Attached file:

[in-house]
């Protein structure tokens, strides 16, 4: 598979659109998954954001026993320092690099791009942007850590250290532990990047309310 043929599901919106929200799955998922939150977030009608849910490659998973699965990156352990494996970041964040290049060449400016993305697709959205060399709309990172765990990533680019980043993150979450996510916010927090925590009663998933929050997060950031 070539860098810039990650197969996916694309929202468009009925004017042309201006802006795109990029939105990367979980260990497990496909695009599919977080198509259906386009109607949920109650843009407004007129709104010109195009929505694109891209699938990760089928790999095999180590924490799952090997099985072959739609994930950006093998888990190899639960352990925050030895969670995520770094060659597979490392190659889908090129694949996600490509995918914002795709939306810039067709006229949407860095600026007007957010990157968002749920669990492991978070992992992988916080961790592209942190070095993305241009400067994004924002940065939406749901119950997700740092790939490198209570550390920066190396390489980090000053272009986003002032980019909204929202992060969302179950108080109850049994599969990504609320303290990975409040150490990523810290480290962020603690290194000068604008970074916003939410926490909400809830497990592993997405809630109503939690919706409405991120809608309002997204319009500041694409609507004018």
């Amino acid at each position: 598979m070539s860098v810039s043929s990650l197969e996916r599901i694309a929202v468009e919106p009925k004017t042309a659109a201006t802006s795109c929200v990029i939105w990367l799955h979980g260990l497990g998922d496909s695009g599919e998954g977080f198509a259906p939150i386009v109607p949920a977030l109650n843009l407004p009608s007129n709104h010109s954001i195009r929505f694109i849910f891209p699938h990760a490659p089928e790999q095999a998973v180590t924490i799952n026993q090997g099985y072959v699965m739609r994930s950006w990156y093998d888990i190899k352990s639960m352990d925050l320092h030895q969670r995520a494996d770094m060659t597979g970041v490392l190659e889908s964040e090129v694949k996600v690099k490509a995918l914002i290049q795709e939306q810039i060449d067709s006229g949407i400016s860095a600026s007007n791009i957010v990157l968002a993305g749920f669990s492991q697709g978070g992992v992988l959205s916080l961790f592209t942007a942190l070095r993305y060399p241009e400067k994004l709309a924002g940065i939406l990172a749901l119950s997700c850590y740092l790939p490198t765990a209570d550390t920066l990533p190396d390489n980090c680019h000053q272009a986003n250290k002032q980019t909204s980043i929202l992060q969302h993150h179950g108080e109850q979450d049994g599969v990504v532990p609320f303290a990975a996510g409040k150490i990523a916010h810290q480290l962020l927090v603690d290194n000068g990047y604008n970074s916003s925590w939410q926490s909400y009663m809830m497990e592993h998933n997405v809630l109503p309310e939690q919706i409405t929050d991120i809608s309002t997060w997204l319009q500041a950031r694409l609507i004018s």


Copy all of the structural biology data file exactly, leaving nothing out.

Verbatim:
[in-house]
């Protein structure tokens, strides 16, 4: 598979659109998954954001026993320092690099791009942007850590250290532990990047309310 043929599901919106929200799955998922939150977030009608849910490659998973699965990156352990494996970041964040290049060449400016993305697709959205060399709309990172765990990533680019980043993150979450996510916010927090925590009663998933929050997060950031 070539860098810039990650197969996916694309929202468009009925004017042309201006802006795109990029939105990367979980260990497990496909695009599919977080198509259906386009109607949920109650843009407004007129709104010109195009929505694109891209699938990760089928790999095999180590924490799952090997099985072959739609994930950006093998888990190899639960352990925050030895969670995520770094060659597979490392190659889908090129694949996600490509995918914002795709939306810039067709006229949407860095600026007007957010990157968002749920669990492991978070992992992988916080961790592209942190070095993305241009400067994004924002940065939406749901119950997700740092790939490198209570550390920066190396390489980090000053272009986003002032980019909204929202992060969302179950108080109850049994599969990504609320303290990975409040150490990523810290480290962020603690290194000068604008970074916003939410926490909400809830497990592993997405809630109503939690919706409405991120809608309002997204319009500041694409609507004018």
């Amino acid at each position: 598979m070539s860098v810039s043929s990650l197969e996916r599901i694309a929202v468009e919106p009925k004017t042309a659109a201006t802006s795109c929200v990029i939105w990367l799955h979980g260990l497990g998922d496909s695009g599919e998954g977080f198509a259906p939150i386009v109607p949920a977030l109650n843009l407004p009608s007129n709104h010109s954001i195009r929505f694109i849910f891209p699938h990760a490659p089928e790999q095999a998973v180590t924490i799952n026993q090997g099985y072959v699965m739609r994930s950006w990156y093998d888990i190899k352990s639960m352990d925050l320092h030895q969670r995520a494996d770094m060659t597979g970041v490392l190659e889908s964040e090129v694949k996600v690099k490509a995918l914002i290049q795709e939306q810039i060449d067709s006229g949407i400016s860095a600026s007007n791009i957010v990157l968002a993305g749920f669990s492991q697709g978070g992992v992988l959205s916080l961790f592209t942007a942190l070095r993305y060399p241009e400067k994004l709309a924002g940065i939406l990172a749901l119950s997700c850590y740092l790939p490198t765990a209570d550390t920066l990533p190396d390489n980090c680019h000053q272009a986003n250290k002032q980019t909204s980043i929202l992060q969302h993150h179950g108080e109850q979450d049994g599969v990504v532990p609320f303290a990975a996510g409040k150490i990523a916010h810290q480290l962020l927090v603690d290194n000068g990047y604008n970074s916003s925590w939410q926490s909400y009663m809830m497990e592993h998933n997405v809630l109503p309310e939690q919706i409405t929050d991120i809608s309002t997060w997204l319009q500041a950031r694409l609507i004018s």